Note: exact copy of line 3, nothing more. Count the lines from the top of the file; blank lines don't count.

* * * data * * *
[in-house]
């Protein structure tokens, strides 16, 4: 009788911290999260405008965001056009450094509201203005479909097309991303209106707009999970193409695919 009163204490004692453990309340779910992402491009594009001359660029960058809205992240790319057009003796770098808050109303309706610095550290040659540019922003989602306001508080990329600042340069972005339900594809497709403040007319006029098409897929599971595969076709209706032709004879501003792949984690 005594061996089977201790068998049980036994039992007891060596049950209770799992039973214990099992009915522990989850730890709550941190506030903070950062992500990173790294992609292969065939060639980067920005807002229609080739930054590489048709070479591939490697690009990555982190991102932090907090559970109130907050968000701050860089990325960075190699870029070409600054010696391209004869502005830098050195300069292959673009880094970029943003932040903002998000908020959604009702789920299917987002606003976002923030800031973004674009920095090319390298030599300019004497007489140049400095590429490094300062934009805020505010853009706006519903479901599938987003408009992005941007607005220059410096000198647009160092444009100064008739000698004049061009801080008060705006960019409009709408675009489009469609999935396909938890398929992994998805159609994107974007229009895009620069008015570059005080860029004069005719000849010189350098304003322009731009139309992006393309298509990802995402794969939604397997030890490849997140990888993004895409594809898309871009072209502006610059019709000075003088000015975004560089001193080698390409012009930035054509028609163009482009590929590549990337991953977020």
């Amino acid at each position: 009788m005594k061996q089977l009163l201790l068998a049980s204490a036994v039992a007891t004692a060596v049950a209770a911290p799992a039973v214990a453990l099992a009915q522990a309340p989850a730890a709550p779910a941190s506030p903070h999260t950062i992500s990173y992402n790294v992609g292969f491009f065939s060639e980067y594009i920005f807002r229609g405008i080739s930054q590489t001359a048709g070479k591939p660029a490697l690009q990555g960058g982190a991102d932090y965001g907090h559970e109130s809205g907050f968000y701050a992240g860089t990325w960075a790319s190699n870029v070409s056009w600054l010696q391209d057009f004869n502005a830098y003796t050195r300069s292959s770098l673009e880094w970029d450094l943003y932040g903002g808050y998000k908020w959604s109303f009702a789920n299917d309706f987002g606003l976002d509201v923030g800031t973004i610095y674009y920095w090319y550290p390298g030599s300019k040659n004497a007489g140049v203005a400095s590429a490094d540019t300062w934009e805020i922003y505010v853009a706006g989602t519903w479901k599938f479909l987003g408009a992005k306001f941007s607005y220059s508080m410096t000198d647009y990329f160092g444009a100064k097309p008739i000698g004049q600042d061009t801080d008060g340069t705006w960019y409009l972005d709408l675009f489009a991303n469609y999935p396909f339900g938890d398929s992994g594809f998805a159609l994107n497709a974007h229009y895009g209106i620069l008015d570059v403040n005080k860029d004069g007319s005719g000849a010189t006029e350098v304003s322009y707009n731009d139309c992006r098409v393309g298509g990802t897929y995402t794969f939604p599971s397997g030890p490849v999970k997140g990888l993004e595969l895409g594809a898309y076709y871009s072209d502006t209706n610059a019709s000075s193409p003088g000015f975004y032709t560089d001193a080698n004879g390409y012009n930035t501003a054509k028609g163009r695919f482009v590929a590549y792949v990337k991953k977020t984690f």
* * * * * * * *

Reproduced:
């Amino acid at each position: 009788m005594k061996q089977l009163l201790l068998a049980s204490a036994v039992a007891t004692a060596v049950a209770a911290p799992a039973v214990a453990l099992a009915q522990a309340p989850a730890a709550p779910a941190s506030p903070h999260t950062i992500s990173y992402n790294v992609g292969f491009f065939s060639e980067y594009i920005f807002r229609g405008i080739s930054q590489t001359a048709g070479k591939p660029a490697l690009q990555g960058g982190a991102d932090y965001g907090h559970e109130s809205g907050f968000y701050a992240g860089t990325w960075a790319s190699n870029v070409s056009w600054l010696q391209d057009f004869n502005a830098y003796t050195r300069s292959s770098l673009e880094w970029d450094l943003y932040g903002g808050y998000k908020w959604s109303f009702a789920n299917d309706f987002g606003l976002d509201v923030g800031t973004i610095y674009y920095w090319y550290p390298g030599s300019k040659n004497a007489g140049v203005a400095s590429a490094d540019t300062w934009e805020i922003y505010v853009a706006g989602t519903w479901k599938f479909l987003g408009a992005k306001f941007s607005y220059s508080m410096t000198d647009y990329f160092g444009a100064k097309p008739i000698g004049q600042d061009t801080d008060g340069t705006w960019y409009l972005d709408l675009f489009a991303n469609y999935p396909f339900g938890d398929s992994g594809f998805a159609l994107n497709a974007h229009y895009g209106i620069l008015d570059v403040n005080k860029d004069g007319s005719g000849a010189t006029e350098v304003s322009y707009n731009d139309c992006r098409v393309g298509g990802t897929y995402t794969f939604p599971s397997g030890p490849v999970k997140g990888l993004e595969l895409g594809a898309y076709y871009s072209d502006t209706n610059a019709s000075s193409p003088g000015f975004y032709t560089d001193a080698n004879g390409y012009n930035t501003a054509k028609g163009r695919f482009v590929a590549y792949v990337k991953k977020t984690f």